Potential Air Quality Impacts Of Large-Scale Geothermal Energy Development In The Imperial Valley

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Journal Article: Potential Air Quality Impacts Of Large-Scale Geothermal Energy Development In The Imperial Valley

Abstract
This report is an assessment of the potential impact on air quality of large-scale (3000 MW) geothermal development in California's Imperial Valley. The assessment is based on the predictions of numerical atmospheric transport models. Emission rates derived from analyses of the composition of geothermal fluids in the region and meteorological data taken at six locations in the valley over a 1-y period were used as input to the models. Hydrogen sulfide is the emission of major concern. Our calculations predict that at the 3000-MW level (with no abatement), the California 1-h standard for H2S (42 μg m-3) would be violated at least 1% of the time over an area of approximately 1500 km2 (about of the valley area). The calculations indicate that an H2S emission rate below 0.8 g s-1 per 100-MW unit is needed to avoid violations of the standard beyond a distance of 1 km from the source. Emissions of ammonia, carbon dioxide, mercury, and radon are not expected to produce significant ground level concentrations, nor is the atmospheric conversion of hydrogen sulfide to sulfur dioxide expected to result in significant SO2 levels.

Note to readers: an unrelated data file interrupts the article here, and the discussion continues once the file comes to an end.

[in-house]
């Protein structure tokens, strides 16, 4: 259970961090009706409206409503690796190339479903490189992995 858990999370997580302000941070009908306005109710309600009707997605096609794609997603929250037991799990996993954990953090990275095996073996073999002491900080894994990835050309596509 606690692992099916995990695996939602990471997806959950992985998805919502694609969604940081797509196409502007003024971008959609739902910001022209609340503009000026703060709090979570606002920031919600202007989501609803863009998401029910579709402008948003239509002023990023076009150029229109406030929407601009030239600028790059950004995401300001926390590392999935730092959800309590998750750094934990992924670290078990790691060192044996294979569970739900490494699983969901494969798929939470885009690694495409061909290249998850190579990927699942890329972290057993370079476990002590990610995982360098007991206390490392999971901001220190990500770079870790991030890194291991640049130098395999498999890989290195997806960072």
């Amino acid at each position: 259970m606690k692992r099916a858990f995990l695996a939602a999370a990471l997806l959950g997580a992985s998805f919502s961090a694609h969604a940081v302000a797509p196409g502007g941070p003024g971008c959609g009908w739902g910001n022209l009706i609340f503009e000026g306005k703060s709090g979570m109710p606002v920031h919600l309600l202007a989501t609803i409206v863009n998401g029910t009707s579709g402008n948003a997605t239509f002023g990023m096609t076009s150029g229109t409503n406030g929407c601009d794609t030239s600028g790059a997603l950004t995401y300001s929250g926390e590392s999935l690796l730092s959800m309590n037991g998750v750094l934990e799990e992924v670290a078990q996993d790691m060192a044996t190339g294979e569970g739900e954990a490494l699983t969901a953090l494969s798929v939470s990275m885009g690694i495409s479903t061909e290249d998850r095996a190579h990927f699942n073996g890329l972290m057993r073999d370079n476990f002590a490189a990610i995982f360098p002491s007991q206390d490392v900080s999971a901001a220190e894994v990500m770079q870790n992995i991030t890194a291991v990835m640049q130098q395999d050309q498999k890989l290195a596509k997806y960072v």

Authors 
D. L. Ermak, R. A. Nyholm and P. H. Gudiksen








Published Journal 
Atmospheric Environment (1967), 1980





DOI 
10.1016/0004-6981(80)90233-4


 

Citation

D. L. Ermak,R. A. Nyholm,P. H. Gudiksen. 1980. Potential Air Quality Impacts Of Large-Scale Geothermal Energy Development In The Imperial Valley. Atmospheric Environment (1967). (!) .